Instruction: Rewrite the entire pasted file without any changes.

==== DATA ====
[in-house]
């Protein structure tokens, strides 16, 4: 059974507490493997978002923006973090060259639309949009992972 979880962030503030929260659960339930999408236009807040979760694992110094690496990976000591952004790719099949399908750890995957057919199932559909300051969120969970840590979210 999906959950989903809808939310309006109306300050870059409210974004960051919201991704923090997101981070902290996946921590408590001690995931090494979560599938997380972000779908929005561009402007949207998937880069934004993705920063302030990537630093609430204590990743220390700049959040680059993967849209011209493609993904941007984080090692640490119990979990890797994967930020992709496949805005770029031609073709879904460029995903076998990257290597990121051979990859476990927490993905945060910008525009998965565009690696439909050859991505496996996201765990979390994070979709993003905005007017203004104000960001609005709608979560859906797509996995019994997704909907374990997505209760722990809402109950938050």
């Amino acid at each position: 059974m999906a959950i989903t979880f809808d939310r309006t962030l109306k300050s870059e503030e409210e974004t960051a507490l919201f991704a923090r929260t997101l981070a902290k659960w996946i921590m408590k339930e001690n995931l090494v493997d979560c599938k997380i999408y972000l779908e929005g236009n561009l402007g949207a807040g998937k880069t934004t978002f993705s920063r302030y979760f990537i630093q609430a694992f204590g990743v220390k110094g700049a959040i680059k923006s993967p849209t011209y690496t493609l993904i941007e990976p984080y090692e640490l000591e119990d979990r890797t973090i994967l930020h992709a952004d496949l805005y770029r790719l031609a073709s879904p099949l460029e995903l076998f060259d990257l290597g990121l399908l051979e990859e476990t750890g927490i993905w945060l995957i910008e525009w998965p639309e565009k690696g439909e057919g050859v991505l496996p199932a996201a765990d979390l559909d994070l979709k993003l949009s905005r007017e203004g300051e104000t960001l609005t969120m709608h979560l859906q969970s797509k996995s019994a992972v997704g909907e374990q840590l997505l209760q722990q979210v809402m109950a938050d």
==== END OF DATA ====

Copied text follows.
[in-house]
């Protein structure tokens, strides 16, 4: 059974507490493997978002923006973090060259639309949009992972 979880962030503030929260659960339930999408236009807040979760694992110094690496990976000591952004790719099949399908750890995957057919199932559909300051969120969970840590979210 999906959950989903809808939310309006109306300050870059409210974004960051919201991704923090997101981070902290996946921590408590001690995931090494979560599938997380972000779908929005561009402007949207998937880069934004993705920063302030990537630093609430204590990743220390700049959040680059993967849209011209493609993904941007984080090692640490119990979990890797994967930020992709496949805005770029031609073709879904460029995903076998990257290597990121051979990859476990927490993905945060910008525009998965565009690696439909050859991505496996996201765990979390994070979709993003905005007017203004104000960001609005709608979560859906797509996995019994997704909907374990997505209760722990809402109950938050």
């Amino acid at each position: 059974m999906a959950i989903t979880f809808d939310r309006t962030l109306k300050s870059e503030e409210e974004t960051a507490l919201f991704a923090r929260t997101l981070a902290k659960w996946i921590m408590k339930e001690n995931l090494v493997d979560c599938k997380i999408y972000l779908e929005g236009n561009l402007g949207a807040g998937k880069t934004t978002f993705s920063r302030y979760f990537i630093q609430a694992f204590g990743v220390k110094g700049a959040i680059k923006s993967p849209t011209y690496t493609l993904i941007e990976p984080y090692e640490l000591e119990d979990r890797t973090i994967l930020h992709a952004d496949l805005y770029r790719l031609a073709s879904p099949l460029e995903l076998f060259d990257l290597g990121l399908l051979e990859e476990t750890g927490i993905w945060l995957i910008e525009w998965p639309e565009k690696g439909e057919g050859v991505l496996p199932a996201a765990d979390l559909d994070l979709k993003l949009s905005r007017e203004g300051e104000t960001l609005t969120m709608h979560l859906q969970s797509k996995s019994a992972v997704g909907e374990q840590l997505l209760q722990q979210v809402m109950a938050d």